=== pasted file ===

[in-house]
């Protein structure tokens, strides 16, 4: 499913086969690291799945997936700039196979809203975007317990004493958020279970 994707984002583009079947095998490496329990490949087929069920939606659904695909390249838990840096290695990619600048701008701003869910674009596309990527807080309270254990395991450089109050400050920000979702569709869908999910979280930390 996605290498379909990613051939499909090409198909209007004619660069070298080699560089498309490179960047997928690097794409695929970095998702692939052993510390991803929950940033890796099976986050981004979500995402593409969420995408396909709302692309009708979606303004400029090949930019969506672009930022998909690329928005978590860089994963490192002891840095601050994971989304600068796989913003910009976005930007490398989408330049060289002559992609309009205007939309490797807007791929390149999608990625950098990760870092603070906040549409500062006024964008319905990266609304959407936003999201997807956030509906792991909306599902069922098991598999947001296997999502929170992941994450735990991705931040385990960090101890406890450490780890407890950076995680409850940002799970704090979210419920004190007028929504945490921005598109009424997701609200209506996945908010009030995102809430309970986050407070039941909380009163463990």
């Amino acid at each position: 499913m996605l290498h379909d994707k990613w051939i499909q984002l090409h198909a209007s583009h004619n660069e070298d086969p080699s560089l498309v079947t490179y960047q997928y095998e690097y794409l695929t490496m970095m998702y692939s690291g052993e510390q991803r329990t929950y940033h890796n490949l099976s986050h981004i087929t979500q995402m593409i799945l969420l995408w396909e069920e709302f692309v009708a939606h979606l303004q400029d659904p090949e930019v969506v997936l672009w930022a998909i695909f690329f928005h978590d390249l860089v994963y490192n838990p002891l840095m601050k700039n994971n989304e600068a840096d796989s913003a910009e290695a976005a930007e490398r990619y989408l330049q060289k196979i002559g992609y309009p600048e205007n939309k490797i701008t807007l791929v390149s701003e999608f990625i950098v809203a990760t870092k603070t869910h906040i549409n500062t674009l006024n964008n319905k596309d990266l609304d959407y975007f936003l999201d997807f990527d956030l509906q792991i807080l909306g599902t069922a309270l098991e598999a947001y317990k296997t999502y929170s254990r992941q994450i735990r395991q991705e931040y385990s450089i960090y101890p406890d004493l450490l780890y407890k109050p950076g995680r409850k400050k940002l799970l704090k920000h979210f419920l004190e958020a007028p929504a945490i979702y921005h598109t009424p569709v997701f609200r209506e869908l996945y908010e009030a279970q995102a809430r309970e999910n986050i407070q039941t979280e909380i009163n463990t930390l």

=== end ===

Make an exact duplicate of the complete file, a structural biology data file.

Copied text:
[in-house]
């Protein structure tokens, strides 16, 4: 499913086969690291799945997936700039196979809203975007317990004493958020279970 994707984002583009079947095998490496329990490949087929069920939606659904695909390249838990840096290695990619600048701008701003869910674009596309990527807080309270254990395991450089109050400050920000979702569709869908999910979280930390 996605290498379909990613051939499909090409198909209007004619660069070298080699560089498309490179960047997928690097794409695929970095998702692939052993510390991803929950940033890796099976986050981004979500995402593409969420995408396909709302692309009708979606303004400029090949930019969506672009930022998909690329928005978590860089994963490192002891840095601050994971989304600068796989913003910009976005930007490398989408330049060289002559992609309009205007939309490797807007791929390149999608990625950098990760870092603070906040549409500062006024964008319905990266609304959407936003999201997807956030509906792991909306599902069922098991598999947001296997999502929170992941994450735990991705931040385990960090101890406890450490780890407890950076995680409850940002799970704090979210419920004190007028929504945490921005598109009424997701609200209506996945908010009030995102809430309970986050407070039941909380009163463990």
């Amino acid at each position: 499913m996605l290498h379909d994707k990613w051939i499909q984002l090409h198909a209007s583009h004619n660069e070298d086969p080699s560089l498309v079947t490179y960047q997928y095998e690097y794409l695929t490496m970095m998702y692939s690291g052993e510390q991803r329990t929950y940033h890796n490949l099976s986050h981004i087929t979500q995402m593409i799945l969420l995408w396909e069920e709302f692309v009708a939606h979606l303004q400029d659904p090949e930019v969506v997936l672009w930022a998909i695909f690329f928005h978590d390249l860089v994963y490192n838990p002891l840095m601050k700039n994971n989304e600068a840096d796989s913003a910009e290695a976005a930007e490398r990619y989408l330049q060289k196979i002559g992609y309009p600048e205007n939309k490797i701008t807007l791929v390149s701003e999608f990625i950098v809203a990760t870092k603070t869910h906040i549409n500062t674009l006024n964008n319905k596309d990266l609304d959407y975007f936003l999201d997807f990527d956030l509906q792991i807080l909306g599902t069922a309270l098991e598999a947001y317990k296997t999502y929170s254990r992941q994450i735990r395991q991705e931040y385990s450089i960090y101890p406890d004493l450490l780890y407890k109050p950076g995680r409850k400050k940002l799970l704090k920000h979210f419920l004190e958020a007028p929504a945490i979702y921005h598109t009424p569709v997701f609200r209506e869908l996945y908010e009030a279970q995102a809430r309970e999910n986050i407070q039941t979280e909380i009163n463990t930390l």